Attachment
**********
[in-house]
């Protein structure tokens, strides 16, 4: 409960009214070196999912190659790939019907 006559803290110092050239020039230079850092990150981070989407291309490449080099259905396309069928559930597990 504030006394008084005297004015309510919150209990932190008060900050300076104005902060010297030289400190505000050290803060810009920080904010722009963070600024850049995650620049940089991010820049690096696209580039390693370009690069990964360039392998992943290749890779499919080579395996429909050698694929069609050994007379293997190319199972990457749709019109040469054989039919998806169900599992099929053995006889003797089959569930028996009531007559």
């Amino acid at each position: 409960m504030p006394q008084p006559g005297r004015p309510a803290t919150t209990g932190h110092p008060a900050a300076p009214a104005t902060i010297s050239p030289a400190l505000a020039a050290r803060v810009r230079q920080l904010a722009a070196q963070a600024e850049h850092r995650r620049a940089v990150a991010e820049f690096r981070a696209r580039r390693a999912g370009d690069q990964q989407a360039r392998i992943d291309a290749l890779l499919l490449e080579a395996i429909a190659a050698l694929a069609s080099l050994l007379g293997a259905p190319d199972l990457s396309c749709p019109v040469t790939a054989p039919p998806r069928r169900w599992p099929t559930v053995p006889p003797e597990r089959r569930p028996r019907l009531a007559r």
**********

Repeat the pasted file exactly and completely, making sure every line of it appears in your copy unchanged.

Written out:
[in-house]
């Protein structure tokens, strides 16, 4: 409960009214070196999912190659790939019907 006559803290110092050239020039230079850092990150981070989407291309490449080099259905396309069928559930597990 504030006394008084005297004015309510919150209990932190008060900050300076104005902060010297030289400190505000050290803060810009920080904010722009963070600024850049995650620049940089991010820049690096696209580039390693370009690069990964360039392998992943290749890779499919080579395996429909050698694929069609050994007379293997190319199972990457749709019109040469054989039919998806169900599992099929053995006889003797089959569930028996009531007559």
């Amino acid at each position: 409960m504030p006394q008084p006559g005297r004015p309510a803290t919150t209990g932190h110092p008060a900050a300076p009214a104005t902060i010297s050239p030289a400190l505000a020039a050290r803060v810009r230079q920080l904010a722009a070196q963070a600024e850049h850092r995650r620049a940089v990150a991010e820049f690096r981070a696209r580039r390693a999912g370009d690069q990964q989407a360039r392998i992943d291309a290749l890779l499919l490449e080579a395996i429909a190659a050698l694929a069609s080099l050994l007379g293997a259905p190319d199972l990457s396309c749709p019109v040469t790939a054989p039919p998806r069928r169900w599992p099929t559930v053995p006889p003797e597990r089959r569930p028996r019907l009531a007559r």